World champions: City of Curitiba, Brazil,
encourages experimentation and welcomes mistakes.
Big picture: Good government takes risks, makes
change easy. "Make no little plans" -Daniel
SAFETY: Just be sure to let that happen again
Challenges: Whenever people
are hungry, cold or
fearful due to unemployment, crime rises.
resentment becomes street protest or
riot. Racism flares. Taxpayers cannot
police to escape chaos. Public safety is secured
safety nets for food, fuel, housing
and health care.
Next steps: Jobs
fight crime. Decriminalize
marijuana locally. Hire ex-offenders.
Neighborhood watch instead of neighborhood watch
heroes: Block captains, Men United for a
Better Philadelphia, Ray of Hope
Harvest, People Against Recidivism.
Time Dollar Youth Court, Rainbow
Police. Book: Defensible Space.
picture: People who are respected, loved and secure do not kill. '
EDUCATION: Keep it real
Challenges: Curriculums are less
getting jobs or fixing society. Forty-five
Philadelphia high-schoolers drop out.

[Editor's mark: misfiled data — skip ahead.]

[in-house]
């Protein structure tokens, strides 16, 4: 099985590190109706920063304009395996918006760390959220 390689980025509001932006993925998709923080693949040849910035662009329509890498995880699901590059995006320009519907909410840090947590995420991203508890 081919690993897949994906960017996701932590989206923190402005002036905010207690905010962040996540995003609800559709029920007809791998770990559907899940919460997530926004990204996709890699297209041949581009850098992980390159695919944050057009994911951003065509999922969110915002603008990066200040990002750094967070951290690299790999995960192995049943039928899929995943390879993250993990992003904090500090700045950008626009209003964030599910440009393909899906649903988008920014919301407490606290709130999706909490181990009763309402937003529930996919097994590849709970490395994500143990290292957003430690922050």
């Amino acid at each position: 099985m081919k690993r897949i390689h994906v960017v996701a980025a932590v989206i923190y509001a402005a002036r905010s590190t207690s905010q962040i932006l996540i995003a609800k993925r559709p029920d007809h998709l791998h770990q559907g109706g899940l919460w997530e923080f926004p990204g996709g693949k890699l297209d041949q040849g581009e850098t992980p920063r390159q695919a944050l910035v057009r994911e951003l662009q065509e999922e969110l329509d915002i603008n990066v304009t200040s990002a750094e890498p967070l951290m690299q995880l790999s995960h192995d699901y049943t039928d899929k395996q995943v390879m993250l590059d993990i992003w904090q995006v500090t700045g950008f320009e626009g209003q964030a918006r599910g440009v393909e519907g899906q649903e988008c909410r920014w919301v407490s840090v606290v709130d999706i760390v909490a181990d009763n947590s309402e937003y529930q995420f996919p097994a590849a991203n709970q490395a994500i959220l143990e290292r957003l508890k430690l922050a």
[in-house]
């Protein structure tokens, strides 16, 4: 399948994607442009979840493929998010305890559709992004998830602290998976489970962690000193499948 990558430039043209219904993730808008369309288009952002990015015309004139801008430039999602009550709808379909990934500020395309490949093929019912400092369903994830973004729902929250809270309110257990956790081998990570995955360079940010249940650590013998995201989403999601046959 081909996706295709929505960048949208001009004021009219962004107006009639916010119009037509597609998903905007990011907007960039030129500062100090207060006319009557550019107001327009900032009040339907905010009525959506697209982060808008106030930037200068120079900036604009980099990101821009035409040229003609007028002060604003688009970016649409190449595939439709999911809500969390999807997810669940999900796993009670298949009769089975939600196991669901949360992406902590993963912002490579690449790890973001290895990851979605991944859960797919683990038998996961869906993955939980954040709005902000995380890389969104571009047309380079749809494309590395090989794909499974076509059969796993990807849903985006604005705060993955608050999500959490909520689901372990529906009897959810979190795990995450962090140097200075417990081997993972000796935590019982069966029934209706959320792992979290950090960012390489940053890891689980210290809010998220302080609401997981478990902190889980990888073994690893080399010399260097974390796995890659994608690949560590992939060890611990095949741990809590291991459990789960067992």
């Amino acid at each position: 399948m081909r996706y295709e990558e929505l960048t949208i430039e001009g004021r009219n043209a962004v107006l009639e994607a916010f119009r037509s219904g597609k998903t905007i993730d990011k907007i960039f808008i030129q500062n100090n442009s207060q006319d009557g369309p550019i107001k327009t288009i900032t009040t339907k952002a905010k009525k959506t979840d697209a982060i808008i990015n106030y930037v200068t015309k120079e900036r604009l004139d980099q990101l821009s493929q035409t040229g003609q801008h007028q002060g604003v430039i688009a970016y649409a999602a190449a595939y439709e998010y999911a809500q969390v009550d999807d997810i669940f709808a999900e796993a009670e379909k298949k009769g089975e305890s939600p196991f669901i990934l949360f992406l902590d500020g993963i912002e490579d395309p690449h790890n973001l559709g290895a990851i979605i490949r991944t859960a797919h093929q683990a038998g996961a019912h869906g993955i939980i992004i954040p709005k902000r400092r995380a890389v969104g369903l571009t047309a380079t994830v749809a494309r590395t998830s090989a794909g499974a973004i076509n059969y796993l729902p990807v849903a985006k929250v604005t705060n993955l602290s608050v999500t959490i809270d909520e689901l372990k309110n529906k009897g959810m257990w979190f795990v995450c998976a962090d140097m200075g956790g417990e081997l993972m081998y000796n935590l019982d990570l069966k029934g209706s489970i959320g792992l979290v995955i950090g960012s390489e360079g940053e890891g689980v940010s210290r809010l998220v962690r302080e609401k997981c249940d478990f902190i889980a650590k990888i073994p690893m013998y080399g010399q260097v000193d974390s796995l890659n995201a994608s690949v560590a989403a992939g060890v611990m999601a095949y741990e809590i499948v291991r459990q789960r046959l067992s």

Students are graded like
Next steps: Respectfully teaching skills of
management will make learning fun.
Teach creativity rather than
Local heroes: Thousands of dedicated teachers,
Neighborhood Enterprise Schoolteachers, magnet
schools, Waldorf School.
Newspaper: The Notebook.
World champions: Paolo Freire; free university
education in Europe.
Big picture: Loving learning is the first
Challenges: Media that's cynical about grassroots
features crime and celebrities.
Next steps: Empower average people to
art, dance, theater. Revive street-corner
back vaudeville. Parachute clowns
Local heroes: Mural
Arts Program, Raices
Culturales Latinoamericanas, Spiral Q Puppet
Theater, 373 groups listed at philaculture.org.
Locally made homecrafts.
murals feature children, heroes, nature.
champions: El Sistema (Venezuela) makes barrio kids into maestros.
picture: Everyone is a creative genius. Good
culture releases that power and
Whether you're a student, job seeker, employee
retiree, there are thousands of ways to connect
green movement. You're the one
we've been waiting for. Check the
list of local green-jobs Web sites (start with
greenjobsphilly.org/future.html). Visit local
green businesses and
groups. Time to bring those
murals to life.
Paul Glover teaches
metropolitan ecology and
green jobs at Temple University. He is founder of
the Philadelphia Orchard Project (POP), Ithaca
HOURS local currency,
Citizen Planners of Los
Angeles and other groups. He is the author of
Green Jobs Philly, Health Democracy and Hometown
Money. More information
CULTURE: Life gets highest ratings